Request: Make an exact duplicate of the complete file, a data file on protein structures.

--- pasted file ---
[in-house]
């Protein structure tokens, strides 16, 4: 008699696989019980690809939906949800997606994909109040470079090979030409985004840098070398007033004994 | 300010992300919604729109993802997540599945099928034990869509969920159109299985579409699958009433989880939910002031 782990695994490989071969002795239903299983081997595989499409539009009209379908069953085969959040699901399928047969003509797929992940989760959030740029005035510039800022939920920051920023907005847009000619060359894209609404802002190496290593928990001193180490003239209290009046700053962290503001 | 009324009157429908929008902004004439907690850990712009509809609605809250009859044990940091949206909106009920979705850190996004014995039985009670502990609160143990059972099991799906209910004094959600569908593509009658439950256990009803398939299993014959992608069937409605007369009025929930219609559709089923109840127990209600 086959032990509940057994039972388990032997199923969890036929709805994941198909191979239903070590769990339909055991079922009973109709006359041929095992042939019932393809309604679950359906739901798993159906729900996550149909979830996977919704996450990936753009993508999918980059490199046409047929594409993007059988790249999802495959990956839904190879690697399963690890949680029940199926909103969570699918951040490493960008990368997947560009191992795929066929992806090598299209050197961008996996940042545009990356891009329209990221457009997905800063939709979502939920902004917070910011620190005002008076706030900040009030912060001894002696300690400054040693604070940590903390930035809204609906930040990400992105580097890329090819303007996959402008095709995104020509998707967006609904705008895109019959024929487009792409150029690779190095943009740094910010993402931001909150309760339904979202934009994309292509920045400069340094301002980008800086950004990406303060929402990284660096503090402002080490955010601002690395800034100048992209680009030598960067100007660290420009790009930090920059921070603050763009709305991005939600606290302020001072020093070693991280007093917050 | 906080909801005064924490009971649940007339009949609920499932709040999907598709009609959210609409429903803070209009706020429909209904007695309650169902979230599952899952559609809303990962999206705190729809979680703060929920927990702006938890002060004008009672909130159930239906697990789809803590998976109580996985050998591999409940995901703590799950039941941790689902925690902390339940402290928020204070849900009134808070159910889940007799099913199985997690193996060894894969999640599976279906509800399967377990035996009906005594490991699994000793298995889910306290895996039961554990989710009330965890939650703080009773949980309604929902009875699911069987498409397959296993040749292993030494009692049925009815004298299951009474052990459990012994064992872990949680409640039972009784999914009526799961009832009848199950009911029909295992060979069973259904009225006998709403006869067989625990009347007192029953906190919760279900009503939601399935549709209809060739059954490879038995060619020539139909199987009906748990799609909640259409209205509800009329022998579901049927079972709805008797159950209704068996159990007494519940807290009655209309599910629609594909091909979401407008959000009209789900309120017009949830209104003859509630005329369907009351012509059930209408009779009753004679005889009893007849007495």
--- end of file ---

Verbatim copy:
[in-house]
């Protein structure tokens, strides 16, 4: 008699696989019980690809939906949800997606994909109040470079090979030409985004840098070398007033004994 | 300010992300919604729109993802997540599945099928034990869509969920159109299985579409699958009433989880939910002031 782990695994490989071969002795239903299983081997595989499409539009009209379908069953085969959040699901399928047969003509797929992940989760959030740029005035510039800022939920920051920023907005847009000619060359894209609404802002190496290593928990001193180490003239209290009046700053962290503001 | 009324009157429908929008902004004439907690850990712009509809609605809250009859044990940091949206909106009920979705850190996004014995039985009670502990609160143990059972099991799906209910004094959600569908593509009658439950256990009803398939299993014959992608069937409605007369009025929930219609559709089923109840127990209600 086959032990509940057994039972388990032997199923969890036929709805994941198909191979239903070590769990339909055991079922009973109709006359041929095992042939019932393809309604679950359906739901798993159906729900996550149909979830996977919704996450990936753009993508999918980059490199046409047929594409993007059988790249999802495959990956839904190879690697399963690890949680029940199926909103969570699918951040490493960008990368997947560009191992795929066929992806090598299209050197961008996996940042545009990356891009329209990221457009997905800063939709979502939920902004917070910011620190005002008076706030900040009030912060001894002696300690400054040693604070940590903390930035809204609906930040990400992105580097890329090819303007996959402008095709995104020509998707967006609904705008895109019959024929487009792409150029690779190095943009740094910010993402931001909150309760339904979202934009994309292509920045400069340094301002980008800086950004990406303060929402990284660096503090402002080490955010601002690395800034100048992209680009030598960067100007660290420009790009930090920059921070603050763009709305991005939600606290302020001072020093070693991280007093917050 | 906080909801005064924490009971649940007339009949609920499932709040999907598709009609959210609409429903803070209009706020429909209904007695309650169902979230599952899952559609809303990962999206705190729809979680703060929920927990702006938890002060004008009672909130159930239906697990789809803590998976109580996985050998591999409940995901703590799950039941941790689902925690902390339940402290928020204070849900009134808070159910889940007799099913199985997690193996060894894969999640599976279906509800399967377990035996009906005594490991699994000793298995889910306290895996039961554990989710009330965890939650703080009773949980309604929902009875699911069987498409397959296993040749292993030494009692049925009815004298299951009474052990459990012994064992872990949680409640039972009784999914009526799961009832009848199950009911029909295992060979069973259904009225006998709403006869067989625990009347007192029953906190919760279900009503939601399935549709209809060739059954490879038995060619020539139909199987009906748990799609909640259409209205509800009329022998579901049927079972709805008797159950209704068996159990007494519940807290009655209309599910629609594909091909979401407008959000009209789900309120017009949830209104003859509630005329369907009351012509059930209408009779009753004679005889009893007849007495």